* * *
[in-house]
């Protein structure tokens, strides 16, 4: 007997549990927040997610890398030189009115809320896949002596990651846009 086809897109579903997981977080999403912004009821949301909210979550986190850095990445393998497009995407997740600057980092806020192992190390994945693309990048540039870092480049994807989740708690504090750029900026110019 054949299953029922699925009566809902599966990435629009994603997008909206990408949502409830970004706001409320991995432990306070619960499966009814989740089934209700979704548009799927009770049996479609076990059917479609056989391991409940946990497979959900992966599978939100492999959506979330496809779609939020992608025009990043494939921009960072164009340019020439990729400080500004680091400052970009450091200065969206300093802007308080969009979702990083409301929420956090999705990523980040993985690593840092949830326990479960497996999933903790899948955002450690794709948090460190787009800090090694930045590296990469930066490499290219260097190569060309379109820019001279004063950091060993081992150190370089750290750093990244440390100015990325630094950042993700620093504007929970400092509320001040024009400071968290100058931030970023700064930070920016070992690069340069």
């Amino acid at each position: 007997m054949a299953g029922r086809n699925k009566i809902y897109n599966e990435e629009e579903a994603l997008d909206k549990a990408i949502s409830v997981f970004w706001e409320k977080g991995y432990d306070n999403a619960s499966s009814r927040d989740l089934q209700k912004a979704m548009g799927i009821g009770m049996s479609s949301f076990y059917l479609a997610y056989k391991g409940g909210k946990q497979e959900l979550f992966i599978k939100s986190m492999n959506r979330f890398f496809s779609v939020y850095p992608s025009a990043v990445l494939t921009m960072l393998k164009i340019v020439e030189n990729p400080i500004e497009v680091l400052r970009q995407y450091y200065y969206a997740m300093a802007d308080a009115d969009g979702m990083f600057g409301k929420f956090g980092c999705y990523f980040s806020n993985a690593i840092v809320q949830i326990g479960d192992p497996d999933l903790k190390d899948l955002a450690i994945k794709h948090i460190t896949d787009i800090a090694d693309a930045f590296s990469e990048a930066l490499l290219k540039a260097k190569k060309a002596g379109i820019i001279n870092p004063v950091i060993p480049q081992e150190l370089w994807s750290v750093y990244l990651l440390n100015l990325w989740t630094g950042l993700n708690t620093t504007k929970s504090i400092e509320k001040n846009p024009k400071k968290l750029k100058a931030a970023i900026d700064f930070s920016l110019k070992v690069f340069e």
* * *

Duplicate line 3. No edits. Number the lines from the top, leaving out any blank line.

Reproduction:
């Amino acid at each position: 007997m054949a299953g029922r086809n699925k009566i809902y897109n599966e990435e629009e579903a994603l997008d909206k549990a990408i949502s409830v997981f970004w706001e409320k977080g991995y432990d306070n999403a619960s499966s009814r927040d989740l089934q209700k912004a979704m548009g799927i009821g009770m049996s479609s949301f076990y059917l479609a997610y056989k391991g409940g909210k946990q497979e959900l979550f992966i599978k939100s986190m492999n959506r979330f890398f496809s779609v939020y850095p992608s025009a990043v990445l494939t921009m960072l393998k164009i340019v020439e030189n990729p400080i500004e497009v680091l400052r970009q995407y450091y200065y969206a997740m300093a802007d308080a009115d969009g979702m990083f600057g409301k929420f956090g980092c999705y990523f980040s806020n993985a690593i840092v809320q949830i326990g479960d192992p497996d999933l903790k190390d899948l955002a450690i994945k794709h948090i460190t896949d787009i800090a090694d693309a930045f590296s990469e990048a930066l490499l290219k540039a260097k190569k060309a002596g379109i820019i001279n870092p004063v950091i060993p480049q081992e150190l370089w994807s750290v750093y990244l990651l440390n100015l990325w989740t630094g950042l993700n708690t620093t504007k929970s504090i400092e509320k001040n846009p024009k400071k968290l750029k100058a931030a970023i900026d700064f930070s920016l110019k070992v690069f340069e």